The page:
My over-arching point, and one which certain ‘bandwagoneers’ to coin a bonky phrase seem to miss is this:

I NEVER CLAIMED IN MY LETTER TO THE HAM AND HIGH IN JANUARY 1970 THAT THE ENTITY I HAD ENCOUNTERED WORE A TOP HAT.

The verifiable top hat sightings, save for a letter from a Mr Docherty also published in the spring of 1970, were collated by myself (and continue to flood in) at a MUCH later date. Decades later, in fact.

Sometimes the truth is so obvious it can be missed. To any critics reading this – don’t blame yourselves. Obsession can do strange things to people. The burning question remains – just how could I be ‘hoaxing’ a ghost by posing in fancy dress on the way to a party, which differed in every visual component possible from the entity which I described in my letter? Why, if my intention as currently claimed by Mr. Manchester was to frighten members of the public into thinking a top hatted spectre haunted Swains Lane and/or Highgate Cemetery, did I not mention a hat – or a human appearance – in my letter? Why did I not publish early witness reports of a top-hatted figure? Why were top hats not in any way mentioned by me at all?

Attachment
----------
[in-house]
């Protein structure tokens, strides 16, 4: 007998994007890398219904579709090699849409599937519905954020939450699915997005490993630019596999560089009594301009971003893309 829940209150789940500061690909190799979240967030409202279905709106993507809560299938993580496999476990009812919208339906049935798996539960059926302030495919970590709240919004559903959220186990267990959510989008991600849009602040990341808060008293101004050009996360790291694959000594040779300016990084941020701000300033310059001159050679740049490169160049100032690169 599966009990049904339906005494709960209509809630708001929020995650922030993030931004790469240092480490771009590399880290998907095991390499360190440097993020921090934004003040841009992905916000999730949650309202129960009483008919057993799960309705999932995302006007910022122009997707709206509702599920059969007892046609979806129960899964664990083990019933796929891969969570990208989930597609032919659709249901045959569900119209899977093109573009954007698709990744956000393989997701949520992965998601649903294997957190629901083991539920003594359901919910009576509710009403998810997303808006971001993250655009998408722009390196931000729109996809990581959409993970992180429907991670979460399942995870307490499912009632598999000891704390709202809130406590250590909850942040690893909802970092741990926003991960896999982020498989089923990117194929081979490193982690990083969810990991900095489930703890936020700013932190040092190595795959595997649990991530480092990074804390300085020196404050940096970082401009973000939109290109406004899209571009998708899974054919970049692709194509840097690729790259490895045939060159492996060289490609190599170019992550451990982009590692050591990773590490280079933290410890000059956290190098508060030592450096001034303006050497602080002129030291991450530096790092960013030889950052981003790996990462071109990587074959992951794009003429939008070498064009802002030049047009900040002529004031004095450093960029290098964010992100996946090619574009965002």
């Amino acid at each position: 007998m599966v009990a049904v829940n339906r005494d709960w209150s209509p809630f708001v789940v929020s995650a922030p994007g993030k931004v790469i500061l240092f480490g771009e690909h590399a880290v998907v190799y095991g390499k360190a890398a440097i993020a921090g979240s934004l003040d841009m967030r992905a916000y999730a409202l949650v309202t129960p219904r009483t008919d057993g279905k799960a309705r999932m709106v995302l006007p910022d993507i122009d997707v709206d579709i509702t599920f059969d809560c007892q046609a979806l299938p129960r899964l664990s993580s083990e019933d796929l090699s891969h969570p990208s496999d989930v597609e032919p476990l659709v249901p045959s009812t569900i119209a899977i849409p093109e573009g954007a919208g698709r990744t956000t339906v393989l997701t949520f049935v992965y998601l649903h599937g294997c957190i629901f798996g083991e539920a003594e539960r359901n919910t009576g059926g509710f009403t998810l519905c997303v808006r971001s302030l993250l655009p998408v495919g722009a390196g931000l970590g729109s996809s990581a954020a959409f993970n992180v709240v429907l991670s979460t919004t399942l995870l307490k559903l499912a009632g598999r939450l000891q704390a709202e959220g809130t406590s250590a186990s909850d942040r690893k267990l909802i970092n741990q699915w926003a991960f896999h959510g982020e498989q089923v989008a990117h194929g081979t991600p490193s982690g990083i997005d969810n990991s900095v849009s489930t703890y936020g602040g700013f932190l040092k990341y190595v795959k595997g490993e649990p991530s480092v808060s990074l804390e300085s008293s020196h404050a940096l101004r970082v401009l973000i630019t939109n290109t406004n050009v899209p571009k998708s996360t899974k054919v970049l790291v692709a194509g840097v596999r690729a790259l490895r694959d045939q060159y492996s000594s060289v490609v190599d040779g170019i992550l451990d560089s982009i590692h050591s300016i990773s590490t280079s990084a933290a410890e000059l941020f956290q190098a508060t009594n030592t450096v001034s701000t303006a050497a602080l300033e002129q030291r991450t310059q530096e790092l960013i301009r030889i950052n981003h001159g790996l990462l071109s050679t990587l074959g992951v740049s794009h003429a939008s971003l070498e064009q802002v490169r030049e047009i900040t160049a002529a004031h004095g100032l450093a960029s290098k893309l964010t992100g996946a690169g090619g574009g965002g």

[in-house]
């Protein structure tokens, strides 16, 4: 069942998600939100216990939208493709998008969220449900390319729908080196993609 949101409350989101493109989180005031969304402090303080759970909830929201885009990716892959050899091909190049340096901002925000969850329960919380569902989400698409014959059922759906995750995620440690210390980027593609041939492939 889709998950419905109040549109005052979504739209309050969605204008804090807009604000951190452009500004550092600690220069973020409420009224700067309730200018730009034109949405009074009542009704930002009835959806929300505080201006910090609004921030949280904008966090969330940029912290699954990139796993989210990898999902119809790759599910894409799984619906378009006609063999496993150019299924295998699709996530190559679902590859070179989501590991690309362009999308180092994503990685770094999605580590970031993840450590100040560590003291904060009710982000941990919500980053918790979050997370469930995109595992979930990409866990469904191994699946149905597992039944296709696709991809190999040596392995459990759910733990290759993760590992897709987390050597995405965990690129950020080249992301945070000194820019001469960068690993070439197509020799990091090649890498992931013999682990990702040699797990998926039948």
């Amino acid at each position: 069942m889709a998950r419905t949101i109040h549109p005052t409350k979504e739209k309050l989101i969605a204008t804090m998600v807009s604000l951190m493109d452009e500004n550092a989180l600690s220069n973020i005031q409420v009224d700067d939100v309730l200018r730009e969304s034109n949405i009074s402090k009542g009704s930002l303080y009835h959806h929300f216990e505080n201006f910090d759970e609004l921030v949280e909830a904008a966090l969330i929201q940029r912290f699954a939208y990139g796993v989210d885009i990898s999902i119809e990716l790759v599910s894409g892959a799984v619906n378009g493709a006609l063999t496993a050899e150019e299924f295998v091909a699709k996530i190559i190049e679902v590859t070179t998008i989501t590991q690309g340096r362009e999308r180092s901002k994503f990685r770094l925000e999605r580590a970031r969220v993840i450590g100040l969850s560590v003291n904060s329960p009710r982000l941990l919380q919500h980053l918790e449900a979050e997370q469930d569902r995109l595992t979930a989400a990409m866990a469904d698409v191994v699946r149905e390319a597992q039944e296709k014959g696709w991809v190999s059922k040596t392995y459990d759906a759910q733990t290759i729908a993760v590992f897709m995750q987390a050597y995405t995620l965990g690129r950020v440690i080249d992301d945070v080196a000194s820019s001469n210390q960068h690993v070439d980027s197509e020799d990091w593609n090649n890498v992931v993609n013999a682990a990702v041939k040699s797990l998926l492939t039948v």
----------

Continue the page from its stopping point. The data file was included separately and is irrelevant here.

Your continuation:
Simple. Because I was telling the truth, as I knew it at the time.

In anycase, some of you may be interested in reading my published response to Mr. Manchester’s article in L’Inconnu. I rather feel that it puts things in context.

And please, dear readers, don’t for a minute think that climbing over a cemetery gate at midnight in your youth makes you ‘dérangé mental’. I do not condone or advise this behaviour, but there are worse indicators of being a bit bonky – claiming to believe in vampires for a start.

Enjoy!

David

L'Inconnu 001